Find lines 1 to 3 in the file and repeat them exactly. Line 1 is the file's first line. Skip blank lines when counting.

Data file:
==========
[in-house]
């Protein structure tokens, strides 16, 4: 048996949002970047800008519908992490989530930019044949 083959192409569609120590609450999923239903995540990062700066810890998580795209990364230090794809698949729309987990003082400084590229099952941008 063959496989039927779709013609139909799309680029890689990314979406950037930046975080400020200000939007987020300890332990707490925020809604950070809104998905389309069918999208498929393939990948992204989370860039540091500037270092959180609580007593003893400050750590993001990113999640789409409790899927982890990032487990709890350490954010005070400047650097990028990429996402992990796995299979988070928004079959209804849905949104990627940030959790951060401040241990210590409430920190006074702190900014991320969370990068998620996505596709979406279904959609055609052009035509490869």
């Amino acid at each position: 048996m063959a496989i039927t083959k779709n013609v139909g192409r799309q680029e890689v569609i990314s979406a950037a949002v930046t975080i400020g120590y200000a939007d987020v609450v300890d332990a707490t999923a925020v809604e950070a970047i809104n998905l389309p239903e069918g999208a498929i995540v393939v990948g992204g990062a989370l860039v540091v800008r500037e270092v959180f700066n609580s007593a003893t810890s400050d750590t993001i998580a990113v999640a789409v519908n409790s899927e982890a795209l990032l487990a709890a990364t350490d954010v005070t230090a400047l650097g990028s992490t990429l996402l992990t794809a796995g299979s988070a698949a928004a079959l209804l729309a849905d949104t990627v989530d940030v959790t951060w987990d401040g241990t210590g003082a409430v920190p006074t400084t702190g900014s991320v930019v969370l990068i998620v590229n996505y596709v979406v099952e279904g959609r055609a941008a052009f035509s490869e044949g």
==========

[in-house]
């Protein structure tokens, strides 16, 4: 048996949002970047800008519908992490989530930019044949 083959192409569609120590609450999923239903995540990062700066810890998580795209990364230090794809698949729309987990003082400084590229099952941008 063959496989039927779709013609139909799309680029890689990314979406950037930046975080400020200000939007987020300890332990707490925020809604950070809104998905389309069918999208498929393939990948992204989370860039540091500037270092959180609580007593003893400050750590993001990113999640789409409790899927982890990032487990709890350490954010005070400047650097990028990429996402992990796995299979988070928004079959209804849905949104990627940030959790951060401040241990210590409430920190006074702190900014991320969370990068998620996505596709979406279904959609055609052009035509490869």
């Amino acid at each position: 048996m063959a496989i039927t083959k779709n013609v139909g192409r799309q680029e890689v569609i990314s979406a950037a949002v930046t975080i400020g120590y200000a939007d987020v609450v300890d332990a707490t999923a925020v809604e950070a970047i809104n998905l389309p239903e069918g999208a498929i995540v393939v990948g992204g990062a989370l860039v540091v800008r500037e270092v959180f700066n609580s007593a003893t810890s400050d750590t993001i998580a990113v999640a789409v519908n409790s899927e982890a795209l990032l487990a709890a990364t350490d954010v005070t230090a400047l650097g990028s992490t990429l996402l992990t794809a796995g299979s988070a698949a928004a079959l209804l729309a849905d949104t990627v989530d940030v959790t951060w987990d401040g241990t210590g003082a409430v920190p006074t400084t702190g900014s991320v930019v969370l990068i998620v590229n996505y596709v979406v099952e279904g959609r055609a941008a052009f035509s490869e044949g």